The proposed reopening of a old railroad line stretching from Imperial County through Mexico to San Diego won key support Thursday from South County Economic Development Council.

Pacific Imperial Railroad is planning to reopen the old Desert Line to serve the Mexican manufacturing facilities, known as maquiladoras, that are host to major American and international exporters, including Toyota, Hyundai, Mattel, Bose and Samsung. The line runs from Plaster City in Imperial County to Tecate in Mexico.

The historic Goat Canyon Trestle on the Desert Line. Photo courtesy Pacific Imperial Railroad
The historic Goat Canyon Trestle on the Desert Line. Photo courtesy Pacific Imperial Railroad

“South County EDC and its members have historically been champions of finding more effective ways to move people and goods across the border,” said Cindy Gompper-Graves, president and CEO of the EDC. “Reopening the Desert Line will help expedite the import-export process for cargo without compromising national security,”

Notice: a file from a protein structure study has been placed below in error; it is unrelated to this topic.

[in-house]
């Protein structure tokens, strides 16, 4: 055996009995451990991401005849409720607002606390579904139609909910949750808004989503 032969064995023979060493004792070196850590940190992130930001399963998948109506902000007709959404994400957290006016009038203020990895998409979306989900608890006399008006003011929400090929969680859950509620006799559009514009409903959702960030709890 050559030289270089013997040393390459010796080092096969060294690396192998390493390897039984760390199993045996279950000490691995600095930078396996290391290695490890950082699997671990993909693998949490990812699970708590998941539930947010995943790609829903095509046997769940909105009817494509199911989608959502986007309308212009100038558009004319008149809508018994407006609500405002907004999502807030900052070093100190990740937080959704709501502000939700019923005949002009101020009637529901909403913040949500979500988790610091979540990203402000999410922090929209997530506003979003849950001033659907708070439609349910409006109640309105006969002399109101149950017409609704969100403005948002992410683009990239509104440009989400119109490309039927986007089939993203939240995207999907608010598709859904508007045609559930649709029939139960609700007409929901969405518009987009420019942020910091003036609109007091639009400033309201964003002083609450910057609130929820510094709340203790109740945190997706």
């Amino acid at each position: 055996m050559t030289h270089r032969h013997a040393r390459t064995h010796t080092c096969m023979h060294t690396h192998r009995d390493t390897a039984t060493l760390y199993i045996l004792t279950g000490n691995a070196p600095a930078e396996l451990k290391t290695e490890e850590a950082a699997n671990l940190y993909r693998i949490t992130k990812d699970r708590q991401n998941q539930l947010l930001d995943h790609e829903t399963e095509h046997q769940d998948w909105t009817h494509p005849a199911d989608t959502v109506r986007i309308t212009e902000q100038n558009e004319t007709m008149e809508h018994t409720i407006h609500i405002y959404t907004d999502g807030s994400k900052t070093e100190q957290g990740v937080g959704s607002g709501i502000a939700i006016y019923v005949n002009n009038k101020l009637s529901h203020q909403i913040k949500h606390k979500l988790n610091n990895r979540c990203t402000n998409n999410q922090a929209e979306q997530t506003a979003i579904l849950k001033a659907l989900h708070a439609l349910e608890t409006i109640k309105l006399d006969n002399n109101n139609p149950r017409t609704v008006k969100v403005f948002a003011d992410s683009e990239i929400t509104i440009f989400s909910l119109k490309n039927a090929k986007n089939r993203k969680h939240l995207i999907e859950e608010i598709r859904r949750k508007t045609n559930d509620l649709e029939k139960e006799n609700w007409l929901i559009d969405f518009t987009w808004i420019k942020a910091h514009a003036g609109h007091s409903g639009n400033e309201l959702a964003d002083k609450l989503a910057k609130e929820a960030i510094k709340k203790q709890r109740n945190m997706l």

The EDC’s board of directors voted to support the project, and also heard a detailed presentation from the San Diego Metropolitan Transit System, owner of the right of way, about the steps necessary to re-open the line. Work is needed on 57 bridges and 17 tunnels, as wells as replacement of track and ties along the 70-mile track.

In his April visit with the EDC, U.S. Customs and Border Protection Commissioner R. Gil Kerlikowske said that if the railway is reopened, the federal government would absorb the cost of staffing at the port of entry.

“The support of SCEDC is another step in facilitating the rail project, which connects the ‘Maquilatropolis’ region of Baja, California, to the Eastern United States,” said Donald Stoecklein, CEO of the railroad company

The line originally opened in 1919, but fell into disrepair in the 1980s. It includes the 186-foot-tall, 630-mile-long Goat Canyon Trestle, a historic Civil Engineering Landmark.

Chris Jennewein is Editor & Publisher of Times of San Diego.

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